In our previous updates we discussed sanctions imposed by the United States and the European Union in response to Russia’s occupation of Crimea and its continued attempts to destabilize Ukraine. Those updates referenced the possibility that Russia could retaliate with counter-sanctions against the US and EU, and, last week Russia responded with sanctions against the United States, European Union, Canada, Australia, and Norway.

On August 6, 2014, Russian President Putin signed Edict No. 560 “On Application of Certain Special Economic Measures to Assure Security of the Russian Federation” (Edict No. 560). Edict No. 560 prohibits or limits the importation, for a period of one year, of agricultural products, raw materials, and food that originate in a country that has imposed sanctions against Russian entities or individuals. It instructs the Russian Government to develop a list of the specific types of products subject to the import ban. Edict No. 560 also requires the Russian Government to implement measures to prevent the acceleration of prices of banned goods.

Following the Edict No. 560, the Russian Government on August 7, 2014 issued Decree No. 778 “On the Measures Implementing Edict of the President of the Russian Federation of August 6, 2014 No. 560 ‘On Application of Certain Special Economic Measures to Assure Security of the Russian Federation’” (Decree No. 778). Decree No. 778 specifies the countries whose products are subject to the import ban as well as the specific types of banned products. Among the banned products are meats, seafood and fish, milk and milk products, fruits and vegetables, and sausages. As stated above, the targeted jurisdictions are the member states of the European Union, the United States, Australia, Canada and Norway. While Decree No. 778 is silent as to potential penalties, it should be presumed that banned products will be treated as contraband subject to applicable enforcement legislation.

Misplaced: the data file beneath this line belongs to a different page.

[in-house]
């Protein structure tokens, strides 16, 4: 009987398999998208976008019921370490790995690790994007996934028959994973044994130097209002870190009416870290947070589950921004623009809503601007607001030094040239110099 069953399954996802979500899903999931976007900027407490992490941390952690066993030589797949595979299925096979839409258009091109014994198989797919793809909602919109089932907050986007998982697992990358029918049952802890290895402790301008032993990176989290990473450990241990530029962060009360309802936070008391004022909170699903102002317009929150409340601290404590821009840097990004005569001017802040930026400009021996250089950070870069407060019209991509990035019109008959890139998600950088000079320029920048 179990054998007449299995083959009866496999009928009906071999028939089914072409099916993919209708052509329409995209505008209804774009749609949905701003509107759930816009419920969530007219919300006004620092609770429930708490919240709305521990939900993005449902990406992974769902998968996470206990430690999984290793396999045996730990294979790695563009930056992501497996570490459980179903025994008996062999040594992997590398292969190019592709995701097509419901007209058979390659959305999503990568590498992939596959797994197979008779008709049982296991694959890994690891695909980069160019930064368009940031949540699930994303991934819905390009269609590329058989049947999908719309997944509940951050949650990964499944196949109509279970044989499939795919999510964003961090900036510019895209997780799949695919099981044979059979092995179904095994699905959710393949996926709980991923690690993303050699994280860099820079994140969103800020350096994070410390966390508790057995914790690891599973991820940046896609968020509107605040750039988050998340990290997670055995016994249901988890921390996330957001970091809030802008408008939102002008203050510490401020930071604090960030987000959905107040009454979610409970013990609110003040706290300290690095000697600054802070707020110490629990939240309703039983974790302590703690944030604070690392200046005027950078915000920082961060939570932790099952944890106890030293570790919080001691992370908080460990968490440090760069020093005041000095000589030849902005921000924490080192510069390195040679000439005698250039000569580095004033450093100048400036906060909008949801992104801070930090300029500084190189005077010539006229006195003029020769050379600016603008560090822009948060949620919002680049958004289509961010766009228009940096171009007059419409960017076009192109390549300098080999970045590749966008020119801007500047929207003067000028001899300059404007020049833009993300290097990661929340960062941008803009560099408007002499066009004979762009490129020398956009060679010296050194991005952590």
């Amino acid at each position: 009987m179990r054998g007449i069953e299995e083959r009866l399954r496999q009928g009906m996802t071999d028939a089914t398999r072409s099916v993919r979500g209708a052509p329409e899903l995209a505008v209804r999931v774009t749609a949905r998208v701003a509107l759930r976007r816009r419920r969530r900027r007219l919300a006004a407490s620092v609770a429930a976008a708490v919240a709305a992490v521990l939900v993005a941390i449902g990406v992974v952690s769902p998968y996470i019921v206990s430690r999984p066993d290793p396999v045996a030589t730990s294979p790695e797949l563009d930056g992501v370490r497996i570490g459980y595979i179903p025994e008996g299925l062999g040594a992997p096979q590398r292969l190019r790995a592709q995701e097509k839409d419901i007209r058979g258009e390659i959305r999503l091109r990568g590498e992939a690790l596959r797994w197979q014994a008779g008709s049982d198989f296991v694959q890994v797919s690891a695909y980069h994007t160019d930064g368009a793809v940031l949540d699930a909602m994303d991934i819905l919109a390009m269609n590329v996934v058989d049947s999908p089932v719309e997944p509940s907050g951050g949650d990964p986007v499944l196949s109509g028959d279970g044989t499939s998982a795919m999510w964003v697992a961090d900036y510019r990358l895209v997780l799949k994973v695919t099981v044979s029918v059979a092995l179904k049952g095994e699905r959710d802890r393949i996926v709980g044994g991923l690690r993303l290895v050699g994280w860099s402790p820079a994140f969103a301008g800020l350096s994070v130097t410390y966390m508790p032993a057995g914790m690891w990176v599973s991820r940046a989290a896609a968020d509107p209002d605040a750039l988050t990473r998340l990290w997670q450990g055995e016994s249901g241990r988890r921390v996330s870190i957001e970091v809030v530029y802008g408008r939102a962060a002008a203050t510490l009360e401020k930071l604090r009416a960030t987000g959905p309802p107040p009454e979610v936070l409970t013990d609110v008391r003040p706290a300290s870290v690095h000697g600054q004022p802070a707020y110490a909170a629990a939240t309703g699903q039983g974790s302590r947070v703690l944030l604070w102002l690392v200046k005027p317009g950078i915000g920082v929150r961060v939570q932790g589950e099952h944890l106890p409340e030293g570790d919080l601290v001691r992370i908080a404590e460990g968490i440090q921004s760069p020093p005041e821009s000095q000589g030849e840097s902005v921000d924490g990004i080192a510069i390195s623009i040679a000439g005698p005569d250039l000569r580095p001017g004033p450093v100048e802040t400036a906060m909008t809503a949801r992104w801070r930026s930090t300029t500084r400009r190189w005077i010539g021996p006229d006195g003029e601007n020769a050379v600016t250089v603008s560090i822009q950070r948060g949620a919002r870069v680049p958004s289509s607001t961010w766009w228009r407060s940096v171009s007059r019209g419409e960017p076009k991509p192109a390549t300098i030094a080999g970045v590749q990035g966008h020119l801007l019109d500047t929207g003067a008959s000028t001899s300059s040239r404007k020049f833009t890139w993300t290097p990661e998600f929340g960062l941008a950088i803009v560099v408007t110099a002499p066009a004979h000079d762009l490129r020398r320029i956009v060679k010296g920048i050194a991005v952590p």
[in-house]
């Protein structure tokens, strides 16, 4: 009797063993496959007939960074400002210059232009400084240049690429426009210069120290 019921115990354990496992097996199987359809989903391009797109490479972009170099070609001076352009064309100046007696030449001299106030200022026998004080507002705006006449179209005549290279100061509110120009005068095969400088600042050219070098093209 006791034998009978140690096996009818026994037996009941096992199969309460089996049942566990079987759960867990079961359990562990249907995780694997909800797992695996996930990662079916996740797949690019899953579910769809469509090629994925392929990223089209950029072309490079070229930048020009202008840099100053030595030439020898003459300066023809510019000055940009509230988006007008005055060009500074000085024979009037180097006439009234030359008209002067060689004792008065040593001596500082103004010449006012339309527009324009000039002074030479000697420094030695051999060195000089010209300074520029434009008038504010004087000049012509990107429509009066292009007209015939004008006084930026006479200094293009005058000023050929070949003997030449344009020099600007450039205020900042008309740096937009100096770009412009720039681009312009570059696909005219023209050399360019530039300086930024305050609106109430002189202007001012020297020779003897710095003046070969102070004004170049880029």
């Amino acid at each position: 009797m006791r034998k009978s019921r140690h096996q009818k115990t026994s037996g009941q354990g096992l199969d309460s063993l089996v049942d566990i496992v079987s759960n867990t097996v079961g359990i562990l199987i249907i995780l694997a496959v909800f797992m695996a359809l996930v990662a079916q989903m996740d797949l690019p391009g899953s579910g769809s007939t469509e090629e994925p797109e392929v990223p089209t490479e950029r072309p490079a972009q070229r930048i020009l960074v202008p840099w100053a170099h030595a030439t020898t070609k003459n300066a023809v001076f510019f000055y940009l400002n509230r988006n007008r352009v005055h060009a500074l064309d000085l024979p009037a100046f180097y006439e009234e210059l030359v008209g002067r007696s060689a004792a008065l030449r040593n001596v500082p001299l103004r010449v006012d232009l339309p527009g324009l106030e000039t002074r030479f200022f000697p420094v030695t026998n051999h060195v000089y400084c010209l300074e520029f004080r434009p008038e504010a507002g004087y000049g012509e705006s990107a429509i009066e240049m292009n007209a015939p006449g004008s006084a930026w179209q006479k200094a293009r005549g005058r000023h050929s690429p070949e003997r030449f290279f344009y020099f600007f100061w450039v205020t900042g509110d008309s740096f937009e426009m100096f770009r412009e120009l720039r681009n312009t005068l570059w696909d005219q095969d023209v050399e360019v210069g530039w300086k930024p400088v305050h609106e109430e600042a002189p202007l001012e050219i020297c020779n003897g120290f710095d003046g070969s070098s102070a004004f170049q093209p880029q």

Companies in food export and import business dealing with Russia should immediately review their existing or prospective contracts to determine whether any of their products are subject the ban. To the extent possible, existing contracts should be renegotiated to exclude banned products or provide a partial termination of the contract as to the banned products. Logistics companies should review their shipment policies as terminated or delayed shipments could result in substantial penalties. Parties may also consider legal actions depending on the law which applies to the contract.

Given the flux in the current political situation, any business from the country which imposed sanction against Russia which deals with Russian counterparties should be considering potential further sanction escalation as an additional risk factor.